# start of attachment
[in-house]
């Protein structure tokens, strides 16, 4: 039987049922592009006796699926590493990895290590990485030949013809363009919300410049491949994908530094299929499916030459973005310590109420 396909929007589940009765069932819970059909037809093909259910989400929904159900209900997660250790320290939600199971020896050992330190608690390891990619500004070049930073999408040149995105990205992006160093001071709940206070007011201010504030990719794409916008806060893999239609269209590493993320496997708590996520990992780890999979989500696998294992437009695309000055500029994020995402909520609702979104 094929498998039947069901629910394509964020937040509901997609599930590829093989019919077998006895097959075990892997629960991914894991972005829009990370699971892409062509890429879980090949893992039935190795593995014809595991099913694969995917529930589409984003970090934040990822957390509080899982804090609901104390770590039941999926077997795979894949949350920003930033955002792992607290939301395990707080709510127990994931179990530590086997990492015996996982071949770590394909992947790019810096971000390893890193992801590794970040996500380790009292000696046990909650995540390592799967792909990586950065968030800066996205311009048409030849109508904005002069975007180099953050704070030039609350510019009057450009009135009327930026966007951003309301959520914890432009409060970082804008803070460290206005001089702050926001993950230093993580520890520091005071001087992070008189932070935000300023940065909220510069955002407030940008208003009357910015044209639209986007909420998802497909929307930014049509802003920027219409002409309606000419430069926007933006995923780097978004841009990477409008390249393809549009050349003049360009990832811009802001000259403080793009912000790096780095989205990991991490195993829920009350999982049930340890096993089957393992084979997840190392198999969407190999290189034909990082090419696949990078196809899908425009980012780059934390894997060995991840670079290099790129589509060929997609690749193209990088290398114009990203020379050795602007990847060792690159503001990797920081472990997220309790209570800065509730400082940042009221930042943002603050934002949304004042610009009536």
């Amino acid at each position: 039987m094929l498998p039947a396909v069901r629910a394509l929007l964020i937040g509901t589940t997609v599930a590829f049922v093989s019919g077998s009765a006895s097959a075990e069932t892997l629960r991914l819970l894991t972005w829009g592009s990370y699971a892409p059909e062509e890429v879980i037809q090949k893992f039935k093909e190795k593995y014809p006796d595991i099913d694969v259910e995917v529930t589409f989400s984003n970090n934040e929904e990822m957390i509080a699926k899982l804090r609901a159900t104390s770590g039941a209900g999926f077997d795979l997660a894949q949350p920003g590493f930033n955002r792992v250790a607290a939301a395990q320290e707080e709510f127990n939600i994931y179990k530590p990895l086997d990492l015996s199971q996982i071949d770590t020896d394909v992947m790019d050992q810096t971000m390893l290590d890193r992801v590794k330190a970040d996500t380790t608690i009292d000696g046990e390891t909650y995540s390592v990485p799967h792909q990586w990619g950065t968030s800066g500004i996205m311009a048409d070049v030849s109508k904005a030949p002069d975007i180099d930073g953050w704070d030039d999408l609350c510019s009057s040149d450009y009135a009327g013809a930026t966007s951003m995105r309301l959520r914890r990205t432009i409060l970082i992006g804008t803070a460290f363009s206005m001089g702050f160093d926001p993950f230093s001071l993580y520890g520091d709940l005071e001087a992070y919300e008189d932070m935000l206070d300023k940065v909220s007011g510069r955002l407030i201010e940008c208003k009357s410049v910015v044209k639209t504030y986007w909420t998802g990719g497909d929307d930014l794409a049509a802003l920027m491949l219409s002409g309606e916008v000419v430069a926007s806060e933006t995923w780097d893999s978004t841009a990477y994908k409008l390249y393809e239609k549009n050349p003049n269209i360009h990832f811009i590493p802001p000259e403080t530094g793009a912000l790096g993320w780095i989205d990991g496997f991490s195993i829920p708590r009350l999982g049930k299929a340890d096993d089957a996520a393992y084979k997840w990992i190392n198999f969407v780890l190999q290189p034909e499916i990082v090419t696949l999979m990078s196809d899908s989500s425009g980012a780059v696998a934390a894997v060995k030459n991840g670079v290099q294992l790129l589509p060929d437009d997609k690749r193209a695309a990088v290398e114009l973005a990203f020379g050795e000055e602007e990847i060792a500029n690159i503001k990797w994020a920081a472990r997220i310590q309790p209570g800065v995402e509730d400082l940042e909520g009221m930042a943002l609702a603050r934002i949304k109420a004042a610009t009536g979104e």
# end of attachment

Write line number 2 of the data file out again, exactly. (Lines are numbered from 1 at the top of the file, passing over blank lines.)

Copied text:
């Protein structure tokens, strides 16, 4: 039987049922592009006796699926590493990895290590990485030949013809363009919300410049491949994908530094299929499916030459973005310590109420 396909929007589940009765069932819970059909037809093909259910989400929904159900209900997660250790320290939600199971020896050992330190608690390891990619500004070049930073999408040149995105990205992006160093001071709940206070007011201010504030990719794409916008806060893999239609269209590493993320496997708590996520990992780890999979989500696998294992437009695309000055500029994020995402909520609702979104 094929498998039947069901629910394509964020937040509901997609599930590829093989019919077998006895097959075990892997629960991914894991972005829009990370699971892409062509890429879980090949893992039935190795593995014809595991099913694969995917529930589409984003970090934040990822957390509080899982804090609901104390770590039941999926077997795979894949949350920003930033955002792992607290939301395990707080709510127990994931179990530590086997990492015996996982071949770590394909992947790019810096971000390893890193992801590794970040996500380790009292000696046990909650995540390592799967792909990586950065968030800066996205311009048409030849109508904005002069975007180099953050704070030039609350510019009057450009009135009327930026966007951003309301959520914890432009409060970082804008803070460290206005001089702050926001993950230093993580520890520091005071001087992070008189932070935000300023940065909220510069955002407030940008208003009357910015044209639209986007909420998802497909929307930014049509802003920027219409002409309606000419430069926007933006995923780097978004841009990477409008390249393809549009050349003049360009990832811009802001000259403080793009912000790096780095989205990991991490195993829920009350999982049930340890096993089957393992084979997840190392198999969407190999290189034909990082090419696949990078196809899908425009980012780059934390894997060995991840670079290099790129589509060929997609690749193209990088290398114009990203020379050795602007990847060792690159503001990797920081472990997220309790209570800065509730400082940042009221930042943002603050934002949304004042610009009536």